<TABLE> <S> <C> <C> <C> <C> <C> Piedras Negras, Mexico Warehousing 22,306 Leased 2006 Electronic and Electrical Swindon, England Manufacturing 55,000 Leased 2004 Electronic Utrecht, the Netherlands Sales, 34,642 Owned -- Auto and Electronic Administrative and Distribution Grenchen, Switzerland Manufacturing 11,000 Owned -- Auto </TABLE> <TABLE> <CAPTION> Lease Size Lease/ Expiration Location Use (sq.ft.) Own Date Primary Product -------- --- -------- --- ---- --------------- <S> <C> <C> <C> <C> <C> Singapore Sales and 15,696 Leased 2006 Electronic & Auto Distribution Seoul, Korea Sales 4,589 Leased 2004 Electronic and Auto Philippines Manufacturing 58,127 Owned -- Electronic Suzhou, China Manufacturing 43,913 Owned -- Electronic Suzhou, China Warehousing 26,039 Leased 2004 Electronic Hong Kong, China Sales 2,000 Leased 2004 Electronic Taipei, Taiwan Sales 255 Leased 2007 Electronic Yokohama, Japan Sales 6,243 Leased 2004 Electronic Yokohama, Japan Distribution 17,858 Leased 2005 Electronic Sao Paulo, Brazil Sales 800 Leased 2004 Electronic & Auto Dundalk, Ireland Manufacturing 120,000 Owned -- Electronic & Auto </TABLE> 10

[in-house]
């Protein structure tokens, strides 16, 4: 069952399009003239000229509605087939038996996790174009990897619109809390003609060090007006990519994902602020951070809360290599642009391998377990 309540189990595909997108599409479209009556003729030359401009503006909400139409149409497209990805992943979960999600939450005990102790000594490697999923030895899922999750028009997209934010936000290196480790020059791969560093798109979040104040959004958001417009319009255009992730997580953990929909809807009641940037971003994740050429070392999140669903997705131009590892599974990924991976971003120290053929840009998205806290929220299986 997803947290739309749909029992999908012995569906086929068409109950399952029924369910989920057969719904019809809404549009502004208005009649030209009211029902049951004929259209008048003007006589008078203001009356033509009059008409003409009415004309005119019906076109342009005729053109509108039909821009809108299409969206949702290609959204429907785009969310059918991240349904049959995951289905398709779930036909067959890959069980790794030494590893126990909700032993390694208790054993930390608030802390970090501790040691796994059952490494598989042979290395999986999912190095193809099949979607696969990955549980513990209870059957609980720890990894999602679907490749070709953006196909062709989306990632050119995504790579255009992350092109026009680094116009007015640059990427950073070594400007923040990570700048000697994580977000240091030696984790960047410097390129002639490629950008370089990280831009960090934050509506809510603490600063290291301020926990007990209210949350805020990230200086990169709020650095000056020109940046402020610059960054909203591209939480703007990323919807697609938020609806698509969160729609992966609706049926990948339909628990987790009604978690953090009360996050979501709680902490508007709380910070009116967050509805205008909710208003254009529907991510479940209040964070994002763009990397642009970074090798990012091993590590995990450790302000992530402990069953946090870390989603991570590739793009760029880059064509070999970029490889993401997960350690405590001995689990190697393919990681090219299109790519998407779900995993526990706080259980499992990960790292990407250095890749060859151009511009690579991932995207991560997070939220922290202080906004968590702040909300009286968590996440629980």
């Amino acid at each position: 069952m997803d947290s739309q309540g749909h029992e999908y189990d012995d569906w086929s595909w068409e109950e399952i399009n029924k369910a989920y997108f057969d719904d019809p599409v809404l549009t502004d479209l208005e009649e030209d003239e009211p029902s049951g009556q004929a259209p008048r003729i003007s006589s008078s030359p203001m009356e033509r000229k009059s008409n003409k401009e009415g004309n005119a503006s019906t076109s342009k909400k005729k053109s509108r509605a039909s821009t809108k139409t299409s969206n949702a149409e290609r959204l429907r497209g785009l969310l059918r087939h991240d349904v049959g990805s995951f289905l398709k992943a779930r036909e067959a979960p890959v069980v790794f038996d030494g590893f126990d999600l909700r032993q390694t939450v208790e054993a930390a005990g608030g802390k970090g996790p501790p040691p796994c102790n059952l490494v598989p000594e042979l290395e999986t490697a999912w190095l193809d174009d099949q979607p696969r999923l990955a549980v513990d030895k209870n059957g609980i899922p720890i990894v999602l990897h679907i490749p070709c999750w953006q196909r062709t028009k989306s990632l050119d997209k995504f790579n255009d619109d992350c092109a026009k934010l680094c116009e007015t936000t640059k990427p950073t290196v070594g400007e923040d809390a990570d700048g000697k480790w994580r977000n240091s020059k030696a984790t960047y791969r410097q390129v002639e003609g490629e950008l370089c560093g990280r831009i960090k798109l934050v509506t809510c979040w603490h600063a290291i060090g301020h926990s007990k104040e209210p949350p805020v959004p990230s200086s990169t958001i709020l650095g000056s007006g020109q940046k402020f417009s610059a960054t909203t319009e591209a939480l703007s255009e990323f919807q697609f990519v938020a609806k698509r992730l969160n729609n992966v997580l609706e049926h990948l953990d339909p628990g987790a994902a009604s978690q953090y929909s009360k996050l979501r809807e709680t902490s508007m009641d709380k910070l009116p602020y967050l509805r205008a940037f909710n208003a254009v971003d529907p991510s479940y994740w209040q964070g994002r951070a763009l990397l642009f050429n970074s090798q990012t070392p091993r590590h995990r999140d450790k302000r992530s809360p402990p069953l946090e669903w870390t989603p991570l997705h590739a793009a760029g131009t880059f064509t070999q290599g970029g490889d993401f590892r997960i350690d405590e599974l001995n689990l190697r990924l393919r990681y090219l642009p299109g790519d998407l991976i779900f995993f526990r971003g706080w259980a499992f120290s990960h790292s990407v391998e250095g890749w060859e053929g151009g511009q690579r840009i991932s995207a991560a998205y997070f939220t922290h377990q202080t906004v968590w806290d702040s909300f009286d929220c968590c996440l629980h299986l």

Properties with lease expirations in 2004 renew at various times throughout the year. At this point, the Company does not anticipate any material impact as a result of such expirations. ITEM 3. LEGAL PROCEEDINGS The Company is not a party to any legal proceedings that it believes will have a material adverse effect upon the conduct of its business or its financial position. ITEM 4. SUBMISSION OF MATTERS TO A VOTE OF SECURITY HOLDERS There were no matters submitted to the Company's stockholders during the fourth quarter of fiscal 2003. EXECUTIVE OFFICERS OF THE REGISTRANT The executive officers of the Company are as follows: <TABLE> <CAPTION> Name Age Position ---- --- -------- <S> <C> <C> Howard B. Witt 63 Chairman, President and Chief Executive Officer Gordon Hunter 52 Chief Operating Officer Kenneth R. Audino 60 Vice President, Organizational Development and Total Quality Management Philip G. Franklin 52 Vice President, Operations Support and Chief Financial Officer Mary S. Muchoney 58 Secretary </TABLE> Officers of Littelfuse are elected by the Board of Directors and serve at the discretion of the Board. Howard B. Witt was elected as the Chairman of the Board of the Company in May, 1993. He was promoted to President and Chief Executive Officer of the Company in February, 1990. Prior to his appointment as President and Chief Executive Officer, Mr. Witt served in several other key management positions since joining the Company as Operations Manager in 1979. Mr. Witt serves as a Director of Franklin Electric Co., Inc. and is a member of the Electronic Industries Alliance Board of Directors. He also serves as a director of the Artisan Mutual Fund. Gordon Hunter, Chief Operating Officer, has the responsibility for global sales and production. Mr. Hunter has been a member of the Board of Directors of the Company since 2002, where he has served as Chairman of the Technology Committee. Prior to joining Littelfuse, Mr. Hunter 11